Aspiring artists, take note. New Masters Academy has put online a video demonstrating how to draw the human face and head. And it’s no short demo. It runs a full three hours.[...]
Photography and video have advanced to such a degree that any one of us, for a modest investment of capital, can own the requisite equipment to make productions at the same level of quality as the pros. And most of us already hold in our hands computers capable of producing and editing hundreds of rich still and moving images.[...]
If you’ve dipped even a toe into the yoga world lately, you’ve perhaps noticed controversies raging from East to West about the Hindu practice of meditative postures (āsanas).[...]
Custom dictates that you should observe July 4th—America’s Independence Day—outdoors, eating hot dogs, drinking beer, waving tiny flags on Main Street, and viewing fireworks.[...]
Dan Gelbart, a Vancouver-based electrical engineer, helped create a company called Creo, which Kodak bought in 2005 for roughly $1 billion.[...]
The story has, over time, solidified into one of the columns of Steve Jobs lore: in the early 1970s, the man who would found Apple left for Reed College.[...]
Last year, we let you know that the first season of The Joy of Painting, the public-television paint-along show hosted by the neatly permed and persistently reassuring Bob Ross, had appeared free to watch online.[...]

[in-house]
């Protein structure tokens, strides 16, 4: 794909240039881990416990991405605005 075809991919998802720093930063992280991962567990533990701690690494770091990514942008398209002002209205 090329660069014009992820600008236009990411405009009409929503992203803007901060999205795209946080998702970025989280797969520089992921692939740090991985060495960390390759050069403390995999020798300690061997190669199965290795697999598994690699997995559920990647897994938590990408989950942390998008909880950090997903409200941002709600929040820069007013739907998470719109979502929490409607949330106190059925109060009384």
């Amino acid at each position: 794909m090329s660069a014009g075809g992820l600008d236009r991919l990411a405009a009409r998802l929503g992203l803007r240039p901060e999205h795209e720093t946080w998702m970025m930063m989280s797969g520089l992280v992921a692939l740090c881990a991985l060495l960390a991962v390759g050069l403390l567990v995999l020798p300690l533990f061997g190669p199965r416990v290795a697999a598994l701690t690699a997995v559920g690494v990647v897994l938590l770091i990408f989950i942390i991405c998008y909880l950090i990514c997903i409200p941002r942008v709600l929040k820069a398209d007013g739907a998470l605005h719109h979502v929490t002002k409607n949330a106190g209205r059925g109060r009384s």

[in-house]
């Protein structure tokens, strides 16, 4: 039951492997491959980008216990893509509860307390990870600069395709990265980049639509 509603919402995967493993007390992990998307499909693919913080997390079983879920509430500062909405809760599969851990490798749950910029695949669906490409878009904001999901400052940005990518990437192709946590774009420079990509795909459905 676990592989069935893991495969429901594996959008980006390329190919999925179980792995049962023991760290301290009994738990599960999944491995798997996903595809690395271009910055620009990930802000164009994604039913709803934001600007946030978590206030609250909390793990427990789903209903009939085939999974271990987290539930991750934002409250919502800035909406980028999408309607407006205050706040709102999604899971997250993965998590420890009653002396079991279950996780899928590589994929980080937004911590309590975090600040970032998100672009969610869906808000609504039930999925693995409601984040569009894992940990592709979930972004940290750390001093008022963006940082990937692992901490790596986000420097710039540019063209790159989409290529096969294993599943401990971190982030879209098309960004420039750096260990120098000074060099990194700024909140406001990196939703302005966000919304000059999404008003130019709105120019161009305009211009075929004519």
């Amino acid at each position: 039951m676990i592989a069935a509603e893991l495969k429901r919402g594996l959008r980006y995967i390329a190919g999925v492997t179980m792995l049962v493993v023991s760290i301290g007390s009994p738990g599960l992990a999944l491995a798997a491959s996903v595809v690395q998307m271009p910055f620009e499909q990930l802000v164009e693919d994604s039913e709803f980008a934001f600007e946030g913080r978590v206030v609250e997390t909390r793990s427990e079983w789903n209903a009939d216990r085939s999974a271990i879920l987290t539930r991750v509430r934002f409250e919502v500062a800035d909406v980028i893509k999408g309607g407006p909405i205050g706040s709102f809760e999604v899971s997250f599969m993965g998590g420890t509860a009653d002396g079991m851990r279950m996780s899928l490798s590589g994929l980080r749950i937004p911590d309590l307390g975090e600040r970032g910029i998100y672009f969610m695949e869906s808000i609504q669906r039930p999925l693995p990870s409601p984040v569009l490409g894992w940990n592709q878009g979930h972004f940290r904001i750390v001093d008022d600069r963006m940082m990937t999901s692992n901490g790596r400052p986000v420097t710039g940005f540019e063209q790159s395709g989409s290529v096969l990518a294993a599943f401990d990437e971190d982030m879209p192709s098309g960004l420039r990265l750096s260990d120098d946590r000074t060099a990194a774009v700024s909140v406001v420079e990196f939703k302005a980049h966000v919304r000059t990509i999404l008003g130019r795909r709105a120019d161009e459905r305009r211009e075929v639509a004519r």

Is there any subject that can’t be covered in a TED Talk?
Apparently not. You can make a TED Talk about anything, even nothing, as veteran improviser and rookie Saturday Night Live writer, Will Stephen, demonstrated at a recent TEDx event in New York City.
What you shouldn’t do is deviate from TED’s established presentation tropes.
This week, we’re launching the beginning of a new, ongoing series. We’re creating guides that will teach you how to learn important subjects on your own, using free resources available on the web. Want an example? Just look below.[...]
Food writer and healthy eating advocate Mark Bittman has “no patience” for those who say, “I’d love to cook but I have a lousy kitchen,” but that doesn’t make him a hectoring meanie in the Top Chef panelist mold:
To me the question was not, “Would I cook this as a native would?” but rather, “How would a native cook